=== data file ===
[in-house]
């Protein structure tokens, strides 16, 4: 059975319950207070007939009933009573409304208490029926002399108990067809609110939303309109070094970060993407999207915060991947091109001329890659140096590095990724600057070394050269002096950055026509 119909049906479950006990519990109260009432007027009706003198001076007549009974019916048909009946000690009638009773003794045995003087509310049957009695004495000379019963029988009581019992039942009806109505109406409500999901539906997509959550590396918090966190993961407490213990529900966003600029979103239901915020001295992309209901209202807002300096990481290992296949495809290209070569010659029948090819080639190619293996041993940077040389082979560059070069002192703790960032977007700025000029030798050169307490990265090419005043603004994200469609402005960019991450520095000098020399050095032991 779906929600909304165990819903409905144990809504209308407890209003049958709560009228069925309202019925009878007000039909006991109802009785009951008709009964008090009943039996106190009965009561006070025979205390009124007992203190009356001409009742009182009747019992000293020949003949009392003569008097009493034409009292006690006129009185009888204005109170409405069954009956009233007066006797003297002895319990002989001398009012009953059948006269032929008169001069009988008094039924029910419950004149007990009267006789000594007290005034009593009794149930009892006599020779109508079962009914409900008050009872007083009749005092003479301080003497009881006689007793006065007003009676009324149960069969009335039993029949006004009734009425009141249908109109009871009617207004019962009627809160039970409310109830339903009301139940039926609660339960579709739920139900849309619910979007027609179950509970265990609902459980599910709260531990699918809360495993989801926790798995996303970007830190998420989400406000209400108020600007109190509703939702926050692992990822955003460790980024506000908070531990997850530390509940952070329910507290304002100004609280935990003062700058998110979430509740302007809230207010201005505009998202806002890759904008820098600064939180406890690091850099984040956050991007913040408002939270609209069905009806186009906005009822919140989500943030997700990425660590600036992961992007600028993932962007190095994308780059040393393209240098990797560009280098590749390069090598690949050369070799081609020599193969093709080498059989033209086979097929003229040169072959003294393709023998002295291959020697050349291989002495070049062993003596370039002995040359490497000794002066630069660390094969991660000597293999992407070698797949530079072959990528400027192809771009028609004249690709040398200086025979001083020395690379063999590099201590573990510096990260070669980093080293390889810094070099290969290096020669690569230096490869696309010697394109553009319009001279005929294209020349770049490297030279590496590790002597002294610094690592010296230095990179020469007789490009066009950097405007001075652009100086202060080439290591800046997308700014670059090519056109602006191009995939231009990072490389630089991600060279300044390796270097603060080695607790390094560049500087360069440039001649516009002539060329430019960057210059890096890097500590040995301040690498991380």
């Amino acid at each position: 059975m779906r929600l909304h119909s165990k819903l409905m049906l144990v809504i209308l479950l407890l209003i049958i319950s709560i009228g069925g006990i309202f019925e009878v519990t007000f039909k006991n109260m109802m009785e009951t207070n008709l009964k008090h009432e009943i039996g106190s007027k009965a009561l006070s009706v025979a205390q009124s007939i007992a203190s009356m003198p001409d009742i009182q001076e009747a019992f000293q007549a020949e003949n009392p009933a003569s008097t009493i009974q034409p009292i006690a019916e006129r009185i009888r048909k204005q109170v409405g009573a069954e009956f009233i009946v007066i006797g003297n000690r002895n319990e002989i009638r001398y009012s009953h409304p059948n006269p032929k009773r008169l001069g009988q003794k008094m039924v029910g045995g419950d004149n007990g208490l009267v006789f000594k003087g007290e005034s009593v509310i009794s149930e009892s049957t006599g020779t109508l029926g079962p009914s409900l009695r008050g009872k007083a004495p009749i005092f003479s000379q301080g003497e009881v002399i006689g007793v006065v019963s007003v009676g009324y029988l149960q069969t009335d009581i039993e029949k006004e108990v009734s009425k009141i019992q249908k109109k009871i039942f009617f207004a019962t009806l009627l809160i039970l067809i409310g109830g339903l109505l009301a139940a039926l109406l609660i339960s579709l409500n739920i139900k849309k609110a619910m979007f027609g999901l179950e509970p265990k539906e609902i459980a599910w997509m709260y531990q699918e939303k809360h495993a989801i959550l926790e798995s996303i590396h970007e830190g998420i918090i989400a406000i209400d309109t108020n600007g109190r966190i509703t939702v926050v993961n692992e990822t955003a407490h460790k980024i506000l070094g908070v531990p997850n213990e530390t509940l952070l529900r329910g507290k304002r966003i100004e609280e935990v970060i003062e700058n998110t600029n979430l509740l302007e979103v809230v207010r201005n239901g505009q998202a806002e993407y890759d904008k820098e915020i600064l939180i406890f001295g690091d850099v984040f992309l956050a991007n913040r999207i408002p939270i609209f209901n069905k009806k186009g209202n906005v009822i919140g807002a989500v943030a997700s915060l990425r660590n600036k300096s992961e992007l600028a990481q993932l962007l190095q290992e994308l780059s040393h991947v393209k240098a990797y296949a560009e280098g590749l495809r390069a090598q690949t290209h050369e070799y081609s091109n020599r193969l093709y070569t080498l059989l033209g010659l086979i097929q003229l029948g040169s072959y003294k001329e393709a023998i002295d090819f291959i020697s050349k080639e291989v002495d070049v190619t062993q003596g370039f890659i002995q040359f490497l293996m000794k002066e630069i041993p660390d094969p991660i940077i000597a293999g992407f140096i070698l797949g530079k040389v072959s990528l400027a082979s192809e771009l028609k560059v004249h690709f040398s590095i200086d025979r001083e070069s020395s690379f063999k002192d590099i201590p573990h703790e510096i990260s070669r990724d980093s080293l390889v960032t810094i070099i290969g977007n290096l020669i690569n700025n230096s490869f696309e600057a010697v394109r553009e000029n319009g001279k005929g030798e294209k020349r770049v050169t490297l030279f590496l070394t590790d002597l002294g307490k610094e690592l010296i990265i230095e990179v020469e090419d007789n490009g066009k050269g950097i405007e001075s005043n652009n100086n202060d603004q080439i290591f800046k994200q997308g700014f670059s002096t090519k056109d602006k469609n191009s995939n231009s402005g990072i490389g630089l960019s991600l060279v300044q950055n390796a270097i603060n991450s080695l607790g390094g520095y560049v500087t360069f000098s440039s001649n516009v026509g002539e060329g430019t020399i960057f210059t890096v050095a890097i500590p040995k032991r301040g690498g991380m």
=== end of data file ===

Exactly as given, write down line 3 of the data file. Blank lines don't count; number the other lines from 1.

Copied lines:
């Amino acid at each position: 059975m779906r929600l909304h119909s165990k819903l409905m049906l144990v809504i209308l479950l407890l209003i049958i319950s709560i009228g069925g006990i309202f019925e009878v519990t007000f039909k006991n109260m109802m009785e009951t207070n008709l009964k008090h009432e009943i039996g106190s007027k009965a009561l006070s009706v025979a205390q009124s007939i007992a203190s009356m003198p001409d009742i009182q001076e009747a019992f000293q007549a020949e003949n009392p009933a003569s008097t009493i009974q034409p009292i006690a019916e006129r009185i009888r048909k204005q109170v409405g009573a069954e009956f009233i009946v007066i006797g003297n000690r002895n319990e002989i009638r001398y009012s009953h409304p059948n006269p032929k009773r008169l001069g009988q003794k008094m039924v029910g045995g419950d004149n007990g208490l009267v006789f000594k003087g007290e005034s009593v509310i009794s149930e009892s049957t006599g020779t109508l029926g079962p009914s409900l009695r008050g009872k007083a004495p009749i005092f003479s000379q301080g003497e009881v002399i006689g007793v006065v019963s007003v009676g009324y029988l149960q069969t009335d009581i039993e029949k006004e108990v009734s009425k009141i019992q249908k109109k009871i039942f009617f207004a019962t009806l009627l809160i039970l067809i409310g109830g339903l109505l009301a139940a039926l109406l609660i339960s579709l409500n739920i139900k849309k609110a619910m979007f027609g999901l179950e509970p265990k539906e609902i459980a599910w997509m709260y531990q699918e939303k809360h495993a989801i959550l926790e798995s996303i590396h970007e830190g998420i918090i989400a406000i209400d309109t108020n600007g109190r966190i509703t939702v926050v993961n692992e990822t955003a407490h460790k980024i506000l070094g908070v531990p997850n213990e530390t509940l952070l529900r329910g507290k304002r966003i100004e609280e935990v970060i003062e700058n998110t600029n979430l509740l302007e979103v809230v207010r201005n239901g505009q998202a806002e993407y890759d904008k820098e915020i600064l939180i406890f001295g690091d850099v984040f992309l956050a991007n913040r999207i408002p939270i609209f209901n069905k009806k186009g209202n906005v009822i919140g807002a989500v943030a997700s915060l990425r660590n600036k300096s992961e992007l600028a990481q993932l962007l190095q290992e994308l780059s040393h991947v393209k240098a990797y296949a560009e280098g590749l495809r390069a090598q690949t290209h050369e070799y081609s091109n020599r193969l093709y070569t080498l059989l033209g010659l086979i097929q003229l029948g040169s072959y003294k001329e393709a023998i002295d090819f291959i020697s050349k080639e291989v002495d070049v190619t062993q003596g370039f890659i002995q040359f490497l293996m000794k002066e630069i041993p660390d094969p991660i940077i000597a293999g992407f140096i070698l797949g530079k040389v072959s990528l400027a082979s192809e771009l028609k560059v004249h690709f040398s590095i200086d025979r001083e070069s020395s690379f063999k002192d590099i201590p573990h703790e510096i990260s070669r990724d980093s080293l390889v960032t810094i070099i290969g977007n290096l020669i690569n700025n230096s490869f696309e600057a010697v394109r553009e000029n319009g001279k005929g030798e294209k020349r770049v050169t490297l030279f590496l070394t590790d002597l002294g307490k610094e690592l010296i990265i230095e990179v020469e090419d007789n490009g066009k050269g950097i405007e001075s005043n652009n100086n202060d603004q080439i290591f800046k994200q997308g700014f670059s002096t090519k056109d602006k469609n191009s995939n231009s402005g990072i490389g630089l960019s991600l060279v300044q950055n390796a270097i603060n991450s080695l607790g390094g520095y560049v500087t360069f000098s440039s001649n516009v026509g002539e060329g430019t020399i960057f210059t890096v050095a890097i500590p040995k032991r301040g690498g991380m």